Recent briefings have made some simplifying assumptions – that customers switch between rivals for any gain, no matter how small, that they do so instantly, and that they always work out what’s economically optimal – none of which are very realistic!
- Switching can require time and effort. Some costs are real, financial expenses. A Windows-PC user switching to a Mac would have to spend a lot on new software. There would also be non-financial costs, such as learning how the new software works. Firms may try to create switching costs for customers, to reduce their inclination to switch. Cellphone operators subsidize the cost of handsets, but cannot afford these costs if subscribers soon switch again. They therefore require users to take contracts for periods long enough to recover those subsidies from the monthly service charge.
- Limitations to rational choices. Economic models often assume that human behavior is rational; people are assumed to have perfect knowledge of functionality and prices, and to make choices on what is rationally best. A car is bought, for example, because it offers exactly the right amount of space, performance, fuel economy and other known factors that the customer wants for the price being charged. It is not purchased, on the rational view, because it’s a nice shade of blue, nor because it has cup holders. Apart from the limited cognitive capacity to evaluate and compare so many details about a product or service, customers first need to be both aware of and understand the better value on offer from alternative suppliers if they are to switch. Interest charges on credit cards vary widely, for example, and most consumers at most times could find cheaper alternatives, but will not invest the necessary effort to find that out.
- Delays in customer response. Even in Figure 1, there is a short delay for the practical process of switching—customers must be offered the new price, receive a bill that shows they could save money, apply to switch, and have their account transferred. But there can also be behavioral delays — some customers act immediately on noticing they could save money, whereas others may not act until they have received several communications from our competitor and several bills from us. People can be just lazy – not ‘getting round to’ doing something, even though they know it makes sense! Adding delays to Figure 1 would extend the migration process, possibly over many quarters.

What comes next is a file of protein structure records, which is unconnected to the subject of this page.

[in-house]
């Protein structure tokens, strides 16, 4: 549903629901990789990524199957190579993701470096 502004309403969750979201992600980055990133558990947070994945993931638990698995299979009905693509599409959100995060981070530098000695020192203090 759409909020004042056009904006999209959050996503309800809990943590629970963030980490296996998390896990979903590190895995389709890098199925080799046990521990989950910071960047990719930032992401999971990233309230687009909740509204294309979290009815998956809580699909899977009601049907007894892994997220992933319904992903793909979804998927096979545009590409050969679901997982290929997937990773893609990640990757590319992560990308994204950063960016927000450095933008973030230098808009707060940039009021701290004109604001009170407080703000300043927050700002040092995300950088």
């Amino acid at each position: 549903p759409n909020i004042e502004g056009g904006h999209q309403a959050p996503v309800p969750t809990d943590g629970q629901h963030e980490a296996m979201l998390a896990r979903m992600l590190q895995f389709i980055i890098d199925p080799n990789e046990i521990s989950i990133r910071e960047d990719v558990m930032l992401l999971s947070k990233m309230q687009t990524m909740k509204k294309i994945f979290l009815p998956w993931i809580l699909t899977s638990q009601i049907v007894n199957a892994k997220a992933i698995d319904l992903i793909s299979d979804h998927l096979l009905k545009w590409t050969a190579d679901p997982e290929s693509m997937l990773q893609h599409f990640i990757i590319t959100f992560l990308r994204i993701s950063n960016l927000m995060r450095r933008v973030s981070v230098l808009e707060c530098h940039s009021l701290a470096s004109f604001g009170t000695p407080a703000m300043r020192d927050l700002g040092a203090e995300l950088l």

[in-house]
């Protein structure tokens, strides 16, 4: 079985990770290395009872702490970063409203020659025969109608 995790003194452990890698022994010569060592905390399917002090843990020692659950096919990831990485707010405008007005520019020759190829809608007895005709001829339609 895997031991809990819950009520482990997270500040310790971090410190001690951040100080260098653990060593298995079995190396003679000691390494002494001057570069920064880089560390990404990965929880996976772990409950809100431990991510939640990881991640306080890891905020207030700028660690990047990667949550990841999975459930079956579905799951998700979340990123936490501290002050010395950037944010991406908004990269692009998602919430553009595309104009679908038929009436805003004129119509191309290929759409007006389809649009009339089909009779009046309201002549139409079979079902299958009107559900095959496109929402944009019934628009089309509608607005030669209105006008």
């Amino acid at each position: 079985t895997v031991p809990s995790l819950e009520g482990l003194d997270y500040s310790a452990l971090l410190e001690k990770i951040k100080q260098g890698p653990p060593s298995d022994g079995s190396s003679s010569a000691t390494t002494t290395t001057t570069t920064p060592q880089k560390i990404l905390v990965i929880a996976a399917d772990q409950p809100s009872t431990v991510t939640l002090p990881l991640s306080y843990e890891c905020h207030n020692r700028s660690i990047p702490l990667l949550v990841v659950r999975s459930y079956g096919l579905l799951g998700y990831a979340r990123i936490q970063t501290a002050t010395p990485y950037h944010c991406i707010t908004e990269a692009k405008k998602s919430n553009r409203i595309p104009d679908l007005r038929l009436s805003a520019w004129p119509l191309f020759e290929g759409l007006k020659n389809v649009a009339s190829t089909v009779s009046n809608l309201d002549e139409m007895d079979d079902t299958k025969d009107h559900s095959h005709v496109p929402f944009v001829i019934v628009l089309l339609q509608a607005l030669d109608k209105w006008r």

In Figure 1, electricity consumers would save money on their quarterly bills by switching to a new supplier who offers a lower price. If rational, all consumers would switch immediately because the saving is far greater than their switching cost. However, as the fraction who are not entirely rational in their decision increases, the number that actually switch reduces. Note that zero rationality does not imply that no-one switches, but that a few do so for no rational reason.
Figure 1: How customer switching between electricity suppliers reflects rationality. (Click image to view larger)
Until next time…
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Cyclicality in project-based industries
Many project-based industries are notoriously cyclical – going through periods of rapidly escalating demand, followed by near-total collapse. This happens for two reasons. First, relatively small changes in demand for final products – packaged consumer goods, for example – produce big swings in the supply-demand balance for intermediate and up-stream suppliers (producers of packaging and plastic raw materials). A switch from plentiful supply to shortage therefore means that more capacity is needed, so projects get started. This pressure is made worse because everyone in the supply chain sees rising prices and the chance of rising sales at the same time, so all may rush to build new capacity at the same time. In 2008, for example, charter rates for large ships hit an all-time high of $300,000 per day, compared with just $15,000 in 2003, resulting in a 4-fold increase in ship-building. Similar issues arise in industries as diverse as commercial real-estate, petrochemicals, memory chips and insurance.
This briefing summarises material from chapter 7 of Strategic Management Dynamics, pages 453-462.
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